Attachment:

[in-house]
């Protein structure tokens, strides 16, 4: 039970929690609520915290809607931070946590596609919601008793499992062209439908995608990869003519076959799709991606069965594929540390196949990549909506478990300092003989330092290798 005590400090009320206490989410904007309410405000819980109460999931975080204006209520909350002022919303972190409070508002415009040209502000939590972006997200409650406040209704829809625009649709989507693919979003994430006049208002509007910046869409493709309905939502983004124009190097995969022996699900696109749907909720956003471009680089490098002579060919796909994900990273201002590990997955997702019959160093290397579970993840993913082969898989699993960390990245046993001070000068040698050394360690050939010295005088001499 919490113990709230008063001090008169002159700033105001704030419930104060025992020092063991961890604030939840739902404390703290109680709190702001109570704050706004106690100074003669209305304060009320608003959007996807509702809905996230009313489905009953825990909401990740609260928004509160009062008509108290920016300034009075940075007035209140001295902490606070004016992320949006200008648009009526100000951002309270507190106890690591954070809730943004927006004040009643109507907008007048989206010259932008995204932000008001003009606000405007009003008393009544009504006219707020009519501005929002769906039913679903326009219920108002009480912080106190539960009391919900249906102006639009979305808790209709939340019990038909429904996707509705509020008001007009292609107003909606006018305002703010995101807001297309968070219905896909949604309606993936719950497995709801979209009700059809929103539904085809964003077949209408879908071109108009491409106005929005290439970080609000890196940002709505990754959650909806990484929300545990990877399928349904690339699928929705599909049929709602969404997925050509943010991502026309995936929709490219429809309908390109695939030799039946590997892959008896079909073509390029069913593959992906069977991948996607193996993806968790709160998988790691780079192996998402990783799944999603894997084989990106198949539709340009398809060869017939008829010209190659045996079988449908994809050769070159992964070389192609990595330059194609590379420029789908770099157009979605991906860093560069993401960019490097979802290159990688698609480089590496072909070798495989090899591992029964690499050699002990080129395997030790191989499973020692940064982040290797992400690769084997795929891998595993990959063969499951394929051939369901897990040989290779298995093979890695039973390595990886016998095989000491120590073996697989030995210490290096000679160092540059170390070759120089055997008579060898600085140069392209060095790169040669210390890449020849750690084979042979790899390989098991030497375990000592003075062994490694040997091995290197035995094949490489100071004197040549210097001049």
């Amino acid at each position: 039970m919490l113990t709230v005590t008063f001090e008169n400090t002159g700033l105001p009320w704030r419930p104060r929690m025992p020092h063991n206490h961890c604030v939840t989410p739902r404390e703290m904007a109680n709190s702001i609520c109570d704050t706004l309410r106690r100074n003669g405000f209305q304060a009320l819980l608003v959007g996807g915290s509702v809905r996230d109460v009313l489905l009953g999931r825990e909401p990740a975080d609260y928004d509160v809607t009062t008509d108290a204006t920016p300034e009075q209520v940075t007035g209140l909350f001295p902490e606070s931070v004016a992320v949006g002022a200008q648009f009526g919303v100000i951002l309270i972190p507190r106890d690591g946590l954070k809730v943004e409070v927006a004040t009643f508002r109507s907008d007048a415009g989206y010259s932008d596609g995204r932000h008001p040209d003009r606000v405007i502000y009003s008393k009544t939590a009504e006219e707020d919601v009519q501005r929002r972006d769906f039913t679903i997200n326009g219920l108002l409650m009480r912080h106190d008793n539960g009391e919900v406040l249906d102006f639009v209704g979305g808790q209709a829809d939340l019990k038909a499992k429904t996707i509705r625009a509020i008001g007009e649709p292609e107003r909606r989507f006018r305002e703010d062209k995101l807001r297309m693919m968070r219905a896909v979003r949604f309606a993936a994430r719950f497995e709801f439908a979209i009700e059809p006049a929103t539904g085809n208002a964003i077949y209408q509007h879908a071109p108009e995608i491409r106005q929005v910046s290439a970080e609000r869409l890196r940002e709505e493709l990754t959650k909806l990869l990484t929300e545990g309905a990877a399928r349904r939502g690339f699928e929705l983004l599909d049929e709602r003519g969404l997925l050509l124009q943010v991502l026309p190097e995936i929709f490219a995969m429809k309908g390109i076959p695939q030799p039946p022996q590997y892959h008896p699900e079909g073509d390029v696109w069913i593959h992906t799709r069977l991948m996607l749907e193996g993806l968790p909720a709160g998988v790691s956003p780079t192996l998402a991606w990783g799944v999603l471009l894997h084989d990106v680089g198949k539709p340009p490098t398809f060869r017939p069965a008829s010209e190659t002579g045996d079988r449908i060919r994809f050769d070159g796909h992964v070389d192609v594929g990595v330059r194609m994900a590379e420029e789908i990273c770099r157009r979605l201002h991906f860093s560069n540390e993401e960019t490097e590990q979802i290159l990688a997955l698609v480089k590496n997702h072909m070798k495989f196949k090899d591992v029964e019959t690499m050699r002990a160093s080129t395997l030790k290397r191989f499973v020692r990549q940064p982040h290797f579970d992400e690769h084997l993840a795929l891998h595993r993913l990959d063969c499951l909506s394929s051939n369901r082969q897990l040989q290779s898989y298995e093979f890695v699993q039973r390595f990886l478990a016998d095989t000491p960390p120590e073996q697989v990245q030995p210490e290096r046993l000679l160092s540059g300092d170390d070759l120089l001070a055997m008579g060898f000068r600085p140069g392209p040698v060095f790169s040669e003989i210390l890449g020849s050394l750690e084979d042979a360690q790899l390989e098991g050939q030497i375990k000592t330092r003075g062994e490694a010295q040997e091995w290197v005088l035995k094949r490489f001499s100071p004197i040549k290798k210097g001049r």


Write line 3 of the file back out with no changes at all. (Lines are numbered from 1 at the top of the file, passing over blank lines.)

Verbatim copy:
């Amino acid at each position: 039970m919490l113990t709230v005590t008063f001090e008169n400090t002159g700033l105001p009320w704030r419930p104060r929690m025992p020092h063991n206490h961890c604030v939840t989410p739902r404390e703290m904007a109680n709190s702001i609520c109570d704050t706004l309410r106690r100074n003669g405000f209305q304060a009320l819980l608003v959007g996807g915290s509702v809905r996230d109460v009313l489905l009953g999931r825990e909401p990740a975080d609260y928004d509160v809607t009062t008509d108290a204006t920016p300034e009075q209520v940075t007035g209140l909350f001295p902490e606070s931070v004016a992320v949006g002022a200008q648009f009526g919303v100000i951002l309270i972190p507190r106890d690591g946590l954070k809730v943004e409070v927006a004040t009643f508002r109507s907008d007048a415009g989206y010259s932008d596609g995204r932000h008001p040209d003009r606000v405007i502000y009003s008393k009544t939590a009504e006219e707020d919601v009519q501005r929002r972006d769906f039913t679903i997200n326009g219920l108002l409650m009480r912080h106190d008793n539960g009391e919900v406040l249906d102006f639009v209704g979305g808790q209709a829809d939340l019990k038909a499992k429904t996707i509705r625009a509020i008001g007009e649709p292609e107003r909606r989507f006018r305002e703010d062209k995101l807001r297309m693919m968070r219905a896909v979003r949604f309606a993936a994430r719950f497995e709801f439908a979209i009700e059809p006049a929103t539904g085809n208002a964003i077949y209408q509007h879908a071109p108009e995608i491409r106005q929005v910046s290439a970080e609000r869409l890196r940002e709505e493709l990754t959650k909806l990869l990484t929300e545990g309905a990877a399928r349904r939502g690339f699928e929705l983004l599909d049929e709602r003519g969404l997925l050509l124009q943010v991502l026309p190097e995936i929709f490219a995969m429809k309908g390109i076959p695939q030799p039946p022996q590997y892959h008896p699900e079909g073509d390029v696109w069913i593959h992906t799709r069977l991948m996607l749907e193996g993806l968790p909720a709160g998988v790691s956003p780079t192996l998402a991606w990783g799944v999603l471009l894997h084989d990106v680089g198949k539709p340009p490098t398809f060869r017939p069965a008829s010209e190659t002579g045996d079988r449908i060919r994809f050769d070159g796909h992964v070389d192609v594929g990595v330059r194609m994900a590379e420029e789908i990273c770099r157009r979605l201002h991906f860093s560069n540390e993401e960019t490097e590990q979802i290159l990688a997955l698609v480089k590496n997702h072909m070798k495989f196949k090899d591992v029964e019959t690499m050699r002990a160093s080129t395997l030790k290397r191989f499973v020692r990549q940064p982040h290797f579970d992400e690769h084997l993840a795929l891998h595993r993913l990959d063969c499951l909506s394929s051939n369901r082969q897990l040989q290779s898989y298995e093979f890695v699993q039973r390595f990886l478990a016998d095989t000491p960390p120590e073996q697989v990245q030995p210490e290096r046993l000679l160092s540059g300092d170390d070759l120089l001070a055997m008579g060898f000068r600085p140069g392209p040698v060095f790169s040669e003989i210390l890449g020849s050394l750690e084979d042979a360690q790899l390989e098991g050939q030497i375990k000592t330092r003075g062994e490694a010295q040997e091995w290197v005088l035995k094949r490489f001499s100071p004197i040549k290798k210097g001049r």